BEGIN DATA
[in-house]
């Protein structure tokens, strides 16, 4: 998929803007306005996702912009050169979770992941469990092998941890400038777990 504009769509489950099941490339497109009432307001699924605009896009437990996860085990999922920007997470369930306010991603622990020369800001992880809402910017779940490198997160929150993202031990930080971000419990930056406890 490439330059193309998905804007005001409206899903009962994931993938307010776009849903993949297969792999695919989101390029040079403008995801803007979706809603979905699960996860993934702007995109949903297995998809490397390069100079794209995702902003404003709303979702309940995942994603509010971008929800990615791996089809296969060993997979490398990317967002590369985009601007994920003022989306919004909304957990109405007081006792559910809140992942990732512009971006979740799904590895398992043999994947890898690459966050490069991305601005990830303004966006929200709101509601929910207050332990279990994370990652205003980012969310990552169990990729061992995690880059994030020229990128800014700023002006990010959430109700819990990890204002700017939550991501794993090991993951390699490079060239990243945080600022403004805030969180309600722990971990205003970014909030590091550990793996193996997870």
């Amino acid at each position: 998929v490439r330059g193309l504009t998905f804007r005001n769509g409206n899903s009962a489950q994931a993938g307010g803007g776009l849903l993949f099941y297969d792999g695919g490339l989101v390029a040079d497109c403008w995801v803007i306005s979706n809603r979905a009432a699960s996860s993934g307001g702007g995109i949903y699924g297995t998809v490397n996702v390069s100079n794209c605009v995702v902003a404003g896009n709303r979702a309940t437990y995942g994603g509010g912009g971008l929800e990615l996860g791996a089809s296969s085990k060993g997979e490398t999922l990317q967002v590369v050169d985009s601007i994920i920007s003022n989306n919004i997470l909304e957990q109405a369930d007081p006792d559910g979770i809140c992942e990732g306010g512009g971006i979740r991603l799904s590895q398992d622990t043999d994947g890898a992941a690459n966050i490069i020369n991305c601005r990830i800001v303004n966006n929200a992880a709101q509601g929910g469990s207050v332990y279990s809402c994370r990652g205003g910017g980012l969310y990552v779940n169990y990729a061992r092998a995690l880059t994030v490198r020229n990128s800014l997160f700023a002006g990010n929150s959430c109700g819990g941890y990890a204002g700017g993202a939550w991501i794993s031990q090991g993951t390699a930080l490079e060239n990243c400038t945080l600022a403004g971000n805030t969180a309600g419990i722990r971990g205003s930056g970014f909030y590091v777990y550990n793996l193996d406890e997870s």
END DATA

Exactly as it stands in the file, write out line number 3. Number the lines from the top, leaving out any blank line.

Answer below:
């Amino acid at each position: 998929v490439r330059g193309l504009t998905f804007r005001n769509g409206n899903s009962a489950q994931a993938g307010g803007g776009l849903l993949f099941y297969d792999g695919g490339l989101v390029a040079d497109c403008w995801v803007i306005s979706n809603r979905a009432a699960s996860s993934g307001g702007g995109i949903y699924g297995t998809v490397n996702v390069s100079n794209c605009v995702v902003a404003g896009n709303r979702a309940t437990y995942g994603g509010g912009g971008l929800e990615l996860g791996a089809s296969s085990k060993g997979e490398t999922l990317q967002v590369v050169d985009s601007i994920i920007s003022n989306n919004i997470l909304e957990q109405a369930d007081p006792d559910g979770i809140c992942e990732g306010g512009g971006i979740r991603l799904s590895q398992d622990t043999d994947g890898a992941a690459n966050i490069i020369n991305c601005r990830i800001v303004n966006n929200a992880a709101q509601g929910g469990s207050v332990y279990s809402c994370r990652g205003g910017g980012l969310y990552v779940n169990y990729a061992r092998a995690l880059t994030v490198r020229n990128s800014l997160f700023a002006g990010n929150s959430c109700g819990g941890y990890a204002g700017g993202a939550w991501i794993s031990q090991g993951t390699a930080l490079e060239n990243c400038t945080l600022a403004g971000n805030t969180a309600g419990i722990r971990g205003s930056g970014f909030y590091v777990y550990n793996l193996d406890e997870s």